Page:Lyrics from the Song-Books of the Elizabethan Age (1896).djvu/22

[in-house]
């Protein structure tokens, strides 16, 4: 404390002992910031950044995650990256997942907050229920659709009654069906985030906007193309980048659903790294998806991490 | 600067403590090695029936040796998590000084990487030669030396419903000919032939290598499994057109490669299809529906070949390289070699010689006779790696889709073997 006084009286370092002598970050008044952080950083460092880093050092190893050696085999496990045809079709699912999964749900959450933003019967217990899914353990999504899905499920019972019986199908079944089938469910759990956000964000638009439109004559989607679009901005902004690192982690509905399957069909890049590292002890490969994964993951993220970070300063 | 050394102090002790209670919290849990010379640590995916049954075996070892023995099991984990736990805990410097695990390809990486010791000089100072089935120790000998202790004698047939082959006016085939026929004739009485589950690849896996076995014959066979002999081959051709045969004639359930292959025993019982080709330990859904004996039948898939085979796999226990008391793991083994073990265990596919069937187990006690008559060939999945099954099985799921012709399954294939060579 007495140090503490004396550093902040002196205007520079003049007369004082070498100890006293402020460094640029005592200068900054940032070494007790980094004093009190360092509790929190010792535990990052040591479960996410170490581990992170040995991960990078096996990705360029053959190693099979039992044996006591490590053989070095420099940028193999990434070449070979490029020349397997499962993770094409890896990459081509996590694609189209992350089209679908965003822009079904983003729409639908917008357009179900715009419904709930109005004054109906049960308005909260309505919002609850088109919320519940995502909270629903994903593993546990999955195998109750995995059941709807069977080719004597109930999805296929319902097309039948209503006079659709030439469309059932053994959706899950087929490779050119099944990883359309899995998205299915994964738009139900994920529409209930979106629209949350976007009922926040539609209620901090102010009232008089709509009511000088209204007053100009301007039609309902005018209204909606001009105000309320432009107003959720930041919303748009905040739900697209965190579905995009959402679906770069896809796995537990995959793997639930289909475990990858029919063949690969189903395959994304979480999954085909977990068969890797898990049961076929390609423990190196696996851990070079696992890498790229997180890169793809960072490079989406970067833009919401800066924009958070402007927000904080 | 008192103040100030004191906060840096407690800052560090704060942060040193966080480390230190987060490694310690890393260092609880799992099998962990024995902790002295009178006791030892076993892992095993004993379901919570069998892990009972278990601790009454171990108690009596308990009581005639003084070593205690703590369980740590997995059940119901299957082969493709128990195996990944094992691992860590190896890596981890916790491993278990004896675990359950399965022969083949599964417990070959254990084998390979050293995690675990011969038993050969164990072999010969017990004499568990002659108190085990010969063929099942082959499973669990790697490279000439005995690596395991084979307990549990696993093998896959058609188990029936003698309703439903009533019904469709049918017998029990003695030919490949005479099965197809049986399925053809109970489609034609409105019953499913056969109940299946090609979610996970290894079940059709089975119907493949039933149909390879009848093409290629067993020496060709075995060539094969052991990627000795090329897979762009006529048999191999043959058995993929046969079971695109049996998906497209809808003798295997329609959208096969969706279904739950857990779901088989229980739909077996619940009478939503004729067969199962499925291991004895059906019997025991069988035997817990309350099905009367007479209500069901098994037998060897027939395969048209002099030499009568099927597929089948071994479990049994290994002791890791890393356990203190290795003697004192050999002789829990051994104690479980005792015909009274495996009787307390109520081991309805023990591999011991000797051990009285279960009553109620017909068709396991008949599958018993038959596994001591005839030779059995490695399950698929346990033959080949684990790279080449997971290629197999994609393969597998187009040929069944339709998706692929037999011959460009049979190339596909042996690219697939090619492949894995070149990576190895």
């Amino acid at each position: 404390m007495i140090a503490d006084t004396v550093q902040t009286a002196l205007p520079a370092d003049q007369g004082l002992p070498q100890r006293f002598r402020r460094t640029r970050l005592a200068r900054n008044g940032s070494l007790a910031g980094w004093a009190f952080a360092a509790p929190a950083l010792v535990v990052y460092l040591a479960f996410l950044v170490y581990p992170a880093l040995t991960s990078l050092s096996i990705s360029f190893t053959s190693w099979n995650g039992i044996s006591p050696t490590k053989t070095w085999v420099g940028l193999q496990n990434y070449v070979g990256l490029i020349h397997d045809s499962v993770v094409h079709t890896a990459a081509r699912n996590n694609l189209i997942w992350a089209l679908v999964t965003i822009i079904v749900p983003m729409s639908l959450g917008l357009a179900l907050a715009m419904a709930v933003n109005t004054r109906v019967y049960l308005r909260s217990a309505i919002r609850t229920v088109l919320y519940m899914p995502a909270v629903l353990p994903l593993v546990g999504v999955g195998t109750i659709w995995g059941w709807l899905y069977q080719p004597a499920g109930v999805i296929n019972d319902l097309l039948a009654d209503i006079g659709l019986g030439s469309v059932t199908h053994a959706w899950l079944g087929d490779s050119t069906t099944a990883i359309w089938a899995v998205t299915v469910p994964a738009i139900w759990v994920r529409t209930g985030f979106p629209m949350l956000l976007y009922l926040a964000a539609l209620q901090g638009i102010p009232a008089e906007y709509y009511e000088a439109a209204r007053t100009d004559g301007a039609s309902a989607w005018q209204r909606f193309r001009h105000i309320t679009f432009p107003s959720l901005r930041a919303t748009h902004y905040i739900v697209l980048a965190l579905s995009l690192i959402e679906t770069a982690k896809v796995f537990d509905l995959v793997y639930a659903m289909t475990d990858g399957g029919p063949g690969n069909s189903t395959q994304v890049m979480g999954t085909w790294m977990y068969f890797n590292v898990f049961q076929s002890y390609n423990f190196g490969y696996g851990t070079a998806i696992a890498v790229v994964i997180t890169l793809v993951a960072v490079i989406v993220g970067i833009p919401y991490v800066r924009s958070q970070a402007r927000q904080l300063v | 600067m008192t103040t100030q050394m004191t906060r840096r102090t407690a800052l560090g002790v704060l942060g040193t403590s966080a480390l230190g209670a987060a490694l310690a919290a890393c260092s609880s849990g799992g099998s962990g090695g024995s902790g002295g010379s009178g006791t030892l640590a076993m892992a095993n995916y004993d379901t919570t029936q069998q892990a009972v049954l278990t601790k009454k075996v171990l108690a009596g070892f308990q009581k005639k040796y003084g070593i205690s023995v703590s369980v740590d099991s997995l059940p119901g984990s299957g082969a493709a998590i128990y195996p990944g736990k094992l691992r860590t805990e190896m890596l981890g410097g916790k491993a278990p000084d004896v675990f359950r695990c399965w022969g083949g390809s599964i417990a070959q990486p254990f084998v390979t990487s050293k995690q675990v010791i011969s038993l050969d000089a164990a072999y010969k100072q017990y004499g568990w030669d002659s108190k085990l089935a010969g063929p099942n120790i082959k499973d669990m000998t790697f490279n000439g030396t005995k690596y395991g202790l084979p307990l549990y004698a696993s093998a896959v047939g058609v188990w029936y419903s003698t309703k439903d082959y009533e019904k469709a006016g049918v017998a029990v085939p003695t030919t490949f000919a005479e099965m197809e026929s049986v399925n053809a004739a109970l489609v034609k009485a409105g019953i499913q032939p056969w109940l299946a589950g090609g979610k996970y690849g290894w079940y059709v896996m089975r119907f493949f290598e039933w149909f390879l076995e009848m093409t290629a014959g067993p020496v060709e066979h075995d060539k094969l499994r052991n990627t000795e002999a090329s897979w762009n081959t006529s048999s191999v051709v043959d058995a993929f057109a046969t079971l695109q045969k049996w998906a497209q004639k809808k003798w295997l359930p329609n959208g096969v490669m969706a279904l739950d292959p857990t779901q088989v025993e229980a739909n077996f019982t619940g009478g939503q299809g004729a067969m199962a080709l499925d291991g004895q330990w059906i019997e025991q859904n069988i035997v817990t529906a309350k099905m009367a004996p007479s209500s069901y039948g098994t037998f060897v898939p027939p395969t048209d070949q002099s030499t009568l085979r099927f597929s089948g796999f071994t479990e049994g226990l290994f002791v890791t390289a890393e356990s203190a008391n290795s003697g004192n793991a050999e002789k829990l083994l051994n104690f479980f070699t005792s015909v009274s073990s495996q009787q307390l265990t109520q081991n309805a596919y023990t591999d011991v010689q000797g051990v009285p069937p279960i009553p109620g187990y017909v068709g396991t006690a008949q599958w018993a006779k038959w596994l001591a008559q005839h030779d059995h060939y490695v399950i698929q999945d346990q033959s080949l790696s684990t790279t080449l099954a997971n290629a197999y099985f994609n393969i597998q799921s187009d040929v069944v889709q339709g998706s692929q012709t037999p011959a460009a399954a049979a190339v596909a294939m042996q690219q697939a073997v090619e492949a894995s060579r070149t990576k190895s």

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Airs." The music was partly written by Campion and partly by Rosseter; but the whole of the poetry belongs to Campion. From the dedicatory epistle, by Rosseter, to Sir Thomas Monson, we learn that Campion's songs, "made at his vacant hours and privately imparted to his friends," had been passed from hand to hand, and had suffered from the carelessness of successive transcribers. Some impudent persons, we are told, had "unrespectively challenged" (i.e. claimed) the credit both of the music and the poetry. The address to the reader, which follows the dedicatory epistle, is unsigned, but appears to have been written by Campion. "What epigrams are in poetry," it begins, "the same are airs in music: then in their chief perfection when they are short and well seasoned. But to clog a light song with a long preludium is to corrupt the nature of it. Many rests in music were invented either for necessity of the fugue or granted as an harmonical licence in songs of many part; but in airs I find no use they have, unless it be to make a vulgar and trivial modulation seem to the ignorant strange and to the judicial tedious." It is odd that this true poet, who had so exquisite a sense of form, and whose lyrics are frequently triumphs of metrical skill, should have published a treatise ("Observations in